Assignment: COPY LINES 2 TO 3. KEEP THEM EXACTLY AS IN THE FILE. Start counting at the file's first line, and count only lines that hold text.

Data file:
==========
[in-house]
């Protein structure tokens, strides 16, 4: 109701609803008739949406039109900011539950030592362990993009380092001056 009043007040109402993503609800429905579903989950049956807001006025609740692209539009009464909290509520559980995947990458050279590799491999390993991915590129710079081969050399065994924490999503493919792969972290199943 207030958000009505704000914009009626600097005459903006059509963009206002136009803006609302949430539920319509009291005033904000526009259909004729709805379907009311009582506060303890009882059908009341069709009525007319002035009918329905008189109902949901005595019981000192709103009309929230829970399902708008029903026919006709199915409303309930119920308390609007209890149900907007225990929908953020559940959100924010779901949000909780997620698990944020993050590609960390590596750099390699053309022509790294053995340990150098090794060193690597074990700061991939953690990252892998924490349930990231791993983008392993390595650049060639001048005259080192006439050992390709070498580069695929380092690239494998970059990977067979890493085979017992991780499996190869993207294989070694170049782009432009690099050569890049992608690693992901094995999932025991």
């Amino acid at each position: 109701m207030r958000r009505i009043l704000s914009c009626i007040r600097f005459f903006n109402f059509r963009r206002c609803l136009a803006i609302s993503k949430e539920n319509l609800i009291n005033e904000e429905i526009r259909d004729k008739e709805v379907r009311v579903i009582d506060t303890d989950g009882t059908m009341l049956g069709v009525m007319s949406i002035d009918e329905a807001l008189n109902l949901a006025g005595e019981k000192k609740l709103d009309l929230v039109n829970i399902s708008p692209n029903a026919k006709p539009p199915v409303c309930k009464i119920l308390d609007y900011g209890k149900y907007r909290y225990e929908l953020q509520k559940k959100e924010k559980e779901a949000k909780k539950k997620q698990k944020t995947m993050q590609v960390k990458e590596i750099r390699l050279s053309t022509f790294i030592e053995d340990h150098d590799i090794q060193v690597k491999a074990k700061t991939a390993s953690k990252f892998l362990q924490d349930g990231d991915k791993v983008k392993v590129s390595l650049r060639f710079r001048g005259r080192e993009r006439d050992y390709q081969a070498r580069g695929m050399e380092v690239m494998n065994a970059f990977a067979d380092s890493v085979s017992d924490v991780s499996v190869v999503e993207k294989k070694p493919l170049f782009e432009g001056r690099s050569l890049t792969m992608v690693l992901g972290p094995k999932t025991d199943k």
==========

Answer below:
């Protein structure tokens, strides 16, 4: 109701609803008739949406039109900011539950030592362990993009380092001056 009043007040109402993503609800429905579903989950049956807001006025609740692209539009009464909290509520559980995947990458050279590799491999390993991915590129710079081969050399065994924490999503493919792969972290199943 207030958000009505704000914009009626600097005459903006059509963009206002136009803006609302949430539920319509009291005033904000526009259909004729709805379907009311009582506060303890009882059908009341069709009525007319002035009918329905008189109902949901005595019981000192709103009309929230829970399902708008029903026919006709199915409303309930119920308390609007209890149900907007225990929908953020559940959100924010779901949000909780997620698990944020993050590609960390590596750099390699053309022509790294053995340990150098090794060193690597074990700061991939953690990252892998924490349930990231791993983008392993390595650049060639001048005259080192006439050992390709070498580069695929380092690239494998970059990977067979890493085979017992991780499996190869993207294989070694170049782009432009690099050569890049992608690693992901094995999932025991």
């Amino acid at each position: 109701m207030r958000r009505i009043l704000s914009c009626i007040r600097f005459f903006n109402f059509r963009r206002c609803l136009a803006i609302s993503k949430e539920n319509l609800i009291n005033e904000e429905i526009r259909d004729k008739e709805v379907r009311v579903i009582d506060t303890d989950g009882t059908m009341l049956g069709v009525m007319s949406i002035d009918e329905a807001l008189n109902l949901a006025g005595e019981k000192k609740l709103d009309l929230v039109n829970i399902s708008p692209n029903a026919k006709p539009p199915v409303c309930k009464i119920l308390d609007y900011g209890k149900y907007r909290y225990e929908l953020q509520k559940k959100e924010k559980e779901a949000k909780k539950k997620q698990k944020t995947m993050q590609v960390k990458e590596i750099r390699l050279s053309t022509f790294i030592e053995d340990h150098d590799i090794q060193v690597k491999a074990k700061t991939a390993s953690k990252f892998l362990q924490d349930g990231d991915k791993v983008k392993v590129s390595l650049r060639f710079r001048g005259r080192e993009r006439d050992y390709q081969a070498r580069g695929m050399e380092v690239m494998n065994a970059f990977a067979d380092s890493v085979s017992d924490v991780s499996v190869v999503e993207k294989k070694p493919l170049f782009e432009g001056r690099s050569l890049t792969m992608v690693l992901g972290p094995k999932t025991d199943k």